Asa Ames: New Discoveries

This group is unified by more than just the year in which they were carved: each portrait is cut off straight across the bottom in a distinctive fashion that is virtually unique in this genre of nineteenth-century American sculpture. This treatment creates the unsettling effect of intensifying the realism of the portrait, suggesting an incompleteness or missing aspect of a full figure. Ames’s use of this strategy, which can be seen in Renaissance sculpture, particularly that of Florence, suggests that he aspired to introduce sculpture conventions typically used in marble into the more humble and vernacular medium of wood. It is difficult to trace how Ames may have become conversant with such art historical traditions, which nevertheless inform such carvings as Amanda Clayanna Armstrong (Fig. 15), Naked Child, and the family portraits of 1847.

Previously Ames’s work has been considered with-in the genre of shipcarving, yet there is little of that aesthetic evident in his work. There is none of the forward thrust typical of figureheads, and, with one exception, no flowing neoclassical draperies. In the United States census of 1850 Ames listed his occupation as “sculpturing,” a term that implies he considered himself a fine artist in a plastic medium. In the parlance of the nineteenth century, the term was hierarchical and usually reserved for sculpting in stone or metal, rather than making objects within the sphere of an occupational trade. Talented artists working in wood might have served apprenticeships of several years duration and even have achieved critical acclaim for the skill and beauty of their carvings. But the praise was usually tempered by such qualifying descriptions as “artist in wood.”15 Only one other individual in nineteenth-century censuses for Evans used a similar term. In 1860 Charles E. Gates noted his occupation as “sculpture” while he was living in the household of William Mathewson (Matteson), a master marble finisher from Rutland, Vermont, and the only stonecutter in the area.16

Whether he trained as a carver in wood or in stone, Ames responded in his own work to the classically inspired sculpture that was promulgated in the fine arts and popularized in the era of the rural cemetery movement, which was instigated in 1831 by the establishment of Mount Auburn in Cambridge, Massachusetts. Conceived as picturesque rambles combining art, meditation, and nature, the new cemeteries were idyllic rural havens from the sordidness of towns and cities. Marble statuary, especially tributes to children, punctuated the winding paths and inspired moral reflection, stirring the emotions of the visitor contemplating the melancholy beauty of death. Commissions for marble sculptures increased dramatically, as did opportunities for the public to view them.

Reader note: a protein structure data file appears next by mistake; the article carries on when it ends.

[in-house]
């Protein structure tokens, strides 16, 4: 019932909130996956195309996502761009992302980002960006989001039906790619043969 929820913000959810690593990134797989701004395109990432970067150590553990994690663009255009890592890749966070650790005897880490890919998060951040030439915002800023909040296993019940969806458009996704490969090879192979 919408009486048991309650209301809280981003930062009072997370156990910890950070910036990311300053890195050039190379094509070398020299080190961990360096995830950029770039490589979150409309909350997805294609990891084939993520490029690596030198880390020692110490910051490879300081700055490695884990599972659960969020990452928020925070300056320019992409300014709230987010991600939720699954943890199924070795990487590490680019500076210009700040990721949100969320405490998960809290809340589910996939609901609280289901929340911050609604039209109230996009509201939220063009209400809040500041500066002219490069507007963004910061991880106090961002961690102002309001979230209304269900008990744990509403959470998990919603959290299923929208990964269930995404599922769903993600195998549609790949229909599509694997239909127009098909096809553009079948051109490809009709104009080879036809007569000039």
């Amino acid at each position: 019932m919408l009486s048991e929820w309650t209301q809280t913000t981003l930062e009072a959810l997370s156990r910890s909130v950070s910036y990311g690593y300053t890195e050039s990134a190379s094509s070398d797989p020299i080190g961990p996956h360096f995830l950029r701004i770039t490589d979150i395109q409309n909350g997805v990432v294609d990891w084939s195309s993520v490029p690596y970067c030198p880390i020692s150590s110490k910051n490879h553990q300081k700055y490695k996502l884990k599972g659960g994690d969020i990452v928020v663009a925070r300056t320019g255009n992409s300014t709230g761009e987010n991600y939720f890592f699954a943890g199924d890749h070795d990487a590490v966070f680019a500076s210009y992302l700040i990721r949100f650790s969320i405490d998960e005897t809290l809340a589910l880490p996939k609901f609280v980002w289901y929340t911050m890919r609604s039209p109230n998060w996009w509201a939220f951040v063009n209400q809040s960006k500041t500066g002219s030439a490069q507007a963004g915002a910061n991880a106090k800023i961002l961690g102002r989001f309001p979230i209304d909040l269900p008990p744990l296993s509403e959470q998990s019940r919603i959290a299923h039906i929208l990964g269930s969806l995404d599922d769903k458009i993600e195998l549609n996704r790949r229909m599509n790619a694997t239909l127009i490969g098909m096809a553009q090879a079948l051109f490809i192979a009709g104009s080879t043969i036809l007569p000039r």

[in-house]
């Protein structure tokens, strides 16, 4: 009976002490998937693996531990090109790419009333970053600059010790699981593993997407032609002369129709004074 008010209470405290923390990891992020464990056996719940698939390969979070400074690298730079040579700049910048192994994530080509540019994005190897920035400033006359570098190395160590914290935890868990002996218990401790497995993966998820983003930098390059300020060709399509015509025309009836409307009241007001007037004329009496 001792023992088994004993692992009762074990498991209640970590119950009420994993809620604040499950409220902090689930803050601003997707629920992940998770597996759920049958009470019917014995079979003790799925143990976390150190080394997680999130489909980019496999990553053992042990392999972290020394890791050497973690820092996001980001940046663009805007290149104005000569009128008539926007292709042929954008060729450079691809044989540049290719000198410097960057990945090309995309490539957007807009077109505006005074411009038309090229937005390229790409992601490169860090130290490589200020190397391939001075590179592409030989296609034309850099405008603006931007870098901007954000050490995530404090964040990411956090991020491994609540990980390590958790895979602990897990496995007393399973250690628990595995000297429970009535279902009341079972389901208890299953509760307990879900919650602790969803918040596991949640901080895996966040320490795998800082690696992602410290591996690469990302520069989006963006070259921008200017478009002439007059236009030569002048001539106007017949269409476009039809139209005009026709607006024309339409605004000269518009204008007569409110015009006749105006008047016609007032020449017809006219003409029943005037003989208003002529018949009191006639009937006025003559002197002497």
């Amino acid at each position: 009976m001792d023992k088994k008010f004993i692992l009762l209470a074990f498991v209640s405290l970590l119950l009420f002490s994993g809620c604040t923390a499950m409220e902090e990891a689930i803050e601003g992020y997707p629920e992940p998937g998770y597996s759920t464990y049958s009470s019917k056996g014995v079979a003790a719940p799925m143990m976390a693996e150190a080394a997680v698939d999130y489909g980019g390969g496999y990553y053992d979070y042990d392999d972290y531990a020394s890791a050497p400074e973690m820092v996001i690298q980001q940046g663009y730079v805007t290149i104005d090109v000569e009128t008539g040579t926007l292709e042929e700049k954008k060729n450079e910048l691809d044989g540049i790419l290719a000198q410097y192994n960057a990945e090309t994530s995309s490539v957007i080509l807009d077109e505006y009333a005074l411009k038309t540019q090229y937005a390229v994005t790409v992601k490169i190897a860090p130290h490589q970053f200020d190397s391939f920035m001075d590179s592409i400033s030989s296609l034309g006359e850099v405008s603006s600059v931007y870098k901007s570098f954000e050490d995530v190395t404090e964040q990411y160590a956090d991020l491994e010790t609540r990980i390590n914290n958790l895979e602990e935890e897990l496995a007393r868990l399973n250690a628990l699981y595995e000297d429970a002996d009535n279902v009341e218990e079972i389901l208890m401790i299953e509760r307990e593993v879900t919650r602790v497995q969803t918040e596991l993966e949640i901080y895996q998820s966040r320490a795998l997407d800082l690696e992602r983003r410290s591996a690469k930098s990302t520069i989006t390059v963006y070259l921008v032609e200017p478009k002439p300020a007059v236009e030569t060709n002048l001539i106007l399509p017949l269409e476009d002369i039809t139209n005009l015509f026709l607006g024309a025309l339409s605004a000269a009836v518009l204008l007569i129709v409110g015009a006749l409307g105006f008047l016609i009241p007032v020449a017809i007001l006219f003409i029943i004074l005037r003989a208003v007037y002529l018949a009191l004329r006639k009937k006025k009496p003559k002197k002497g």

Ames’s familiarity with classical conventions is evident in Amanda Clayanna Armstrong, which depicts the subject leaning against a draped tablet in a slight contrapposto (Fig. 15). Reinforcing an association with stone carving and memorial portraits is the lengthy inscription skillfully incised into the tablet in a style of lettering and organization that relates closely to gravestone carving. Ames probably did not have firsthand knowledge of sculpture from antiquity and the Renaissance, but he was no doubt aware of their conventions through their interpretations in the shipcarving arts and the works of early American marble sculptors such as Horatio Greenough (1805–1852). In 1831 Greenough’s composition known as The Chanting Cherubs, based on a detail of the Madonna del Baldacchino by Raphael (1483–1520), began a tour of major cities in the United States to enthusiastic reception. In 1847 The Greek Slave, a marble statue by Hiram Powers (1805–1873), was sent on a grand tour as well. The sculpture became wildly popular and small-scale replicas proliferated under glass domes in houses across the country.

One cannot view Ames’s Naked Child or the portraits of Maria and Millard Dewey without being reminded of the work of the Florentine sculptor Desiderio da Settignano, who has been credited with virtually inventing the genre of marble carvings of children who appear natural and spontaneous. Naked Child in particular could not have been conceived without some familiarity with Desiderio’s full-length depictions of the Christ Child and John the Baptist as a child (see Fig. 16).17 The round belly and folds of flesh capture the precious chubbiness of a loved baby, and the outstretched hands and three-quarter-turn pose are reminiscent of the animated true-to-childhood innocence that Desiderio introduced.

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by Émile Jacques Ruhlmann (1879-1933), 1926. Macassar ebony, amaranth, and ivory. Metropolitan Museum of Art. By Cynthia Drayton

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